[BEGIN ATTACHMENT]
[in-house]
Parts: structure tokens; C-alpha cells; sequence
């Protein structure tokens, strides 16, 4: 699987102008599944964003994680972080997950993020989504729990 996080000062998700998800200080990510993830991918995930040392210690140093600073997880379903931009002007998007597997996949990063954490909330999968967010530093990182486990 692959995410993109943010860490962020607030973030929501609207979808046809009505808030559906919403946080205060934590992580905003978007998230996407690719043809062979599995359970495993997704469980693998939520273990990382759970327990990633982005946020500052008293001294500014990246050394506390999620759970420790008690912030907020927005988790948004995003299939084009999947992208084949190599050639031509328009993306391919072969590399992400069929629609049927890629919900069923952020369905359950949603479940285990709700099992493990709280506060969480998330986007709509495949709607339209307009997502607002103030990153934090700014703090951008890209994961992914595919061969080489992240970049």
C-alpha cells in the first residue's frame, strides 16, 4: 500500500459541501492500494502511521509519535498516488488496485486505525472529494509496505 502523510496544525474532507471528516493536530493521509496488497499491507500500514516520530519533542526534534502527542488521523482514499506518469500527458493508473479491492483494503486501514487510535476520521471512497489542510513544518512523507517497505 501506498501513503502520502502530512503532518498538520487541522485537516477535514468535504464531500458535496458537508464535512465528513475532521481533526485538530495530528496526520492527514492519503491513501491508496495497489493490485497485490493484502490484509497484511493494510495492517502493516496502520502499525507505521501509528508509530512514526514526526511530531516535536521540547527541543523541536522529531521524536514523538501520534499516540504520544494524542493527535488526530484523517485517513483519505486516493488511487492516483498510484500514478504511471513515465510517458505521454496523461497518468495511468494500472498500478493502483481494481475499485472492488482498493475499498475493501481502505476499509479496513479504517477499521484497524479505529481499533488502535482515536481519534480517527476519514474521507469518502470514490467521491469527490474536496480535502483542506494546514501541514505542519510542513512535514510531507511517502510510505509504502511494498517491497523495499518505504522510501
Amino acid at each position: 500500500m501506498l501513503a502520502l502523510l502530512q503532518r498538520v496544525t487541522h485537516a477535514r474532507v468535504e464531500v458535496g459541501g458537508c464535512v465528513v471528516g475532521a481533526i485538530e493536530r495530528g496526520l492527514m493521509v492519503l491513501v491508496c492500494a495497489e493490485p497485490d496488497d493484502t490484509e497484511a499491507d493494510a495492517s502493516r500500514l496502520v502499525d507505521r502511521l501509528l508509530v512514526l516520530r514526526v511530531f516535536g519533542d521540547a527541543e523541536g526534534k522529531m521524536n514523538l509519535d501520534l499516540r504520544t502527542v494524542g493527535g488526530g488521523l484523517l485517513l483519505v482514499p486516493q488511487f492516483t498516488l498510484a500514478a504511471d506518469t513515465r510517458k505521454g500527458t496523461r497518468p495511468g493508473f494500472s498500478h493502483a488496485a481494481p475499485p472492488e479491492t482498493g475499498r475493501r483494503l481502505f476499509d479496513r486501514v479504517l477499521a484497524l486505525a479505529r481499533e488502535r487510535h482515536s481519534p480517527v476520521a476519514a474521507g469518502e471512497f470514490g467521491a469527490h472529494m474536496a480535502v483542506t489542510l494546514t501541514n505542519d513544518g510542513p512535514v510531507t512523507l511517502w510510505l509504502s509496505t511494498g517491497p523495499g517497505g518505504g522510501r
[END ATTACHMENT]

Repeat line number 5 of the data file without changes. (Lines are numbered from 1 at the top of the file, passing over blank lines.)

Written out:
Amino acid at each position: 500500500m501506498l501513503a502520502l502523510l502530512q503532518r498538520v496544525t487541522h485537516a477535514r474532507v468535504e464531500v458535496g459541501g458537508c464535512v465528513v471528516g475532521a481533526i485538530e493536530r495530528g496526520l492527514m493521509v492519503l491513501v491508496c492500494a495497489e493490485p497485490d496488497d493484502t490484509e497484511a499491507d493494510a495492517s502493516r500500514l496502520v502499525d507505521r502511521l501509528l508509530v512514526l516520530r514526526v511530531f516535536g519533542d521540547a527541543e523541536g526534534k522529531m521524536n514523538l509519535d501520534l499516540r504520544t502527542v494524542g493527535g488526530g488521523l484523517l485517513l483519505v482514499p486516493q488511487f492516483t498516488l498510484a500514478a504511471d506518469t513515465r510517458k505521454g500527458t496523461r497518468p495511468g493508473f494500472s498500478h493502483a488496485a481494481p475499485p472492488e479491492t482498493g475499498r475493501r483494503l481502505f476499509d479496513r486501514v479504517l477499521a484497524l486505525a479505529r481499533e488502535r487510535h482515536s481519534p480517527v476520521a476519514a474521507g469518502e471512497f470514490g467521491a469527490h472529494m474536496a480535502v483542506t489542510l494546514t501541514n505542519d513544518g510542513p512535514v510531507t512523507l511517502w510510505l509504502s509496505t511494498g517491497p523495499g517497505g518505504g522510501r